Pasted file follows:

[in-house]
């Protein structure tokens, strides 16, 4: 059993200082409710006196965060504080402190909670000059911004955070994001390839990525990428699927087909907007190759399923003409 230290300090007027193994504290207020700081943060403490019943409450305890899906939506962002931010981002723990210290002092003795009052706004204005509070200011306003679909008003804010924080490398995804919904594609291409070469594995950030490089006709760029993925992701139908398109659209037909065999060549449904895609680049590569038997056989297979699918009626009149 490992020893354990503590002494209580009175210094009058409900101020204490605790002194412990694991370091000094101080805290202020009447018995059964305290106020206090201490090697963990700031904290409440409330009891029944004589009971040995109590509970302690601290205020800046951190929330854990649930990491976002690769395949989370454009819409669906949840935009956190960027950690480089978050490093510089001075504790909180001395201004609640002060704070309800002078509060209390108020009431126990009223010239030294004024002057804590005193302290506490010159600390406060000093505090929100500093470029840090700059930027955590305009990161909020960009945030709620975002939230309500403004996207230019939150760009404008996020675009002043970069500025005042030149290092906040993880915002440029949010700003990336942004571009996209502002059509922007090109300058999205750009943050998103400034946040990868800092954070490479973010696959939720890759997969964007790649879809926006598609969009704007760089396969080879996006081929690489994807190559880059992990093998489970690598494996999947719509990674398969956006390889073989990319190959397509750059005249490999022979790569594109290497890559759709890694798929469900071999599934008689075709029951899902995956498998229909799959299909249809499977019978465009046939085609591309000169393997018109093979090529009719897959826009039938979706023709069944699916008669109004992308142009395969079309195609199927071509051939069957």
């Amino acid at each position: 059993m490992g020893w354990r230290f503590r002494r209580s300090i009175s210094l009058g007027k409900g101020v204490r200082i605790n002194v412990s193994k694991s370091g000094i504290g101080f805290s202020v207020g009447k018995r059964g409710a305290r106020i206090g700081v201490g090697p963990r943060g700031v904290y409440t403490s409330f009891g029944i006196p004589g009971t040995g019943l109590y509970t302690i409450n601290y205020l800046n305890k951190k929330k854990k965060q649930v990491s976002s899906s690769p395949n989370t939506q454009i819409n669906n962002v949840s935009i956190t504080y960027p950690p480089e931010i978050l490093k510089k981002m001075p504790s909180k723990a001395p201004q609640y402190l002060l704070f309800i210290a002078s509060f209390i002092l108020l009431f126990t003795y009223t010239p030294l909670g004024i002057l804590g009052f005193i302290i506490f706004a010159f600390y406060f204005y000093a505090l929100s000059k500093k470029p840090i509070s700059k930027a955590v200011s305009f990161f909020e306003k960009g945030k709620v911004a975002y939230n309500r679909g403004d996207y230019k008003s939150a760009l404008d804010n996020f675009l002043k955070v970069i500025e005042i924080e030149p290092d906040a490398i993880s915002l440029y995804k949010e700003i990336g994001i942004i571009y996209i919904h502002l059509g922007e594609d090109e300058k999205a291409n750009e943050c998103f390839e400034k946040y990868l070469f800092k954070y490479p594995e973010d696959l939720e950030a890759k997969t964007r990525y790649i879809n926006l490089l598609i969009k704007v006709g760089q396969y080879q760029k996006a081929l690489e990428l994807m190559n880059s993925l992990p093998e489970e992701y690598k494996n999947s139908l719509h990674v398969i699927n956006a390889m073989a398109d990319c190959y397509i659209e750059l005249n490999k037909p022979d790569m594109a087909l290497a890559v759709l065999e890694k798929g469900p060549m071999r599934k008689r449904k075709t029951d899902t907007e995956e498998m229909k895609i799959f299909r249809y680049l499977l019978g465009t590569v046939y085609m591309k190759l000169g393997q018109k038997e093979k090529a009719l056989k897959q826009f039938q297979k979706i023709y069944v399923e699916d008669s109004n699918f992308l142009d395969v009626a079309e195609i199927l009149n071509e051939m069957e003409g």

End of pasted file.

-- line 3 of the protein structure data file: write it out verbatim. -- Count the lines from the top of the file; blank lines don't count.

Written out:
């Amino acid at each position: 059993m490992g020893w354990r230290f503590r002494r209580s300090i009175s210094l009058g007027k409900g101020v204490r200082i605790n002194v412990s193994k694991s370091g000094i504290g101080f805290s202020v207020g009447k018995r059964g409710a305290r106020i206090g700081v201490g090697p963990r943060g700031v904290y409440t403490s409330f009891g029944i006196p004589g009971t040995g019943l109590y509970t302690i409450n601290y205020l800046n305890k951190k929330k854990k965060q649930v990491s976002s899906s690769p395949n989370t939506q454009i819409n669906n962002v949840s935009i956190t504080y960027p950690p480089e931010i978050l490093k510089k981002m001075p504790s909180k723990a001395p201004q609640y402190l002060l704070f309800i210290a002078s509060f209390i002092l108020l009431f126990t003795y009223t010239p030294l909670g004024i002057l804590g009052f005193i302290i506490f706004a010159f600390y406060f204005y000093a505090l929100s000059k500093k470029p840090i509070s700059k930027a955590v200011s305009f990161f909020e306003k960009g945030k709620v911004a975002y939230n309500r679909g403004d996207y230019k008003s939150a760009l404008d804010n996020f675009l002043k955070v970069i500025e005042i924080e030149p290092d906040a490398i993880s915002l440029y995804k949010e700003i990336g994001i942004i571009y996209i919904h502002l059509g922007e594609d090109e300058k999205a291409n750009e943050c998103f390839e400034k946040y990868l070469f800092k954070y490479p594995e973010d696959l939720e950030a890759k997969t964007r990525y790649i879809n926006l490089l598609i969009k704007v006709g760089q396969y080879q760029k996006a081929l690489e990428l994807m190559n880059s993925l992990p093998e489970e992701y690598k494996n999947s139908l719509h990674v398969i699927n956006a390889m073989a398109d990319c190959y397509i659209e750059l005249n490999k037909p022979d790569m594109a087909l290497a890559v759709l065999e890694k798929g469900p060549m071999r599934k008689r449904k075709t029951d899902t907007e995956e498998m229909k895609i799959f299909r249809y680049l499977l019978g465009t590569v046939y085609m591309k190759l000169g393997q018109k038997e093979k090529a009719l056989k897959q826009f039938q297979k979706i023709y069944v399923e699916d008669s109004n699918f992308l142009d395969v009626a079309e195609i199927l009149n071509e051939m069957e003409g």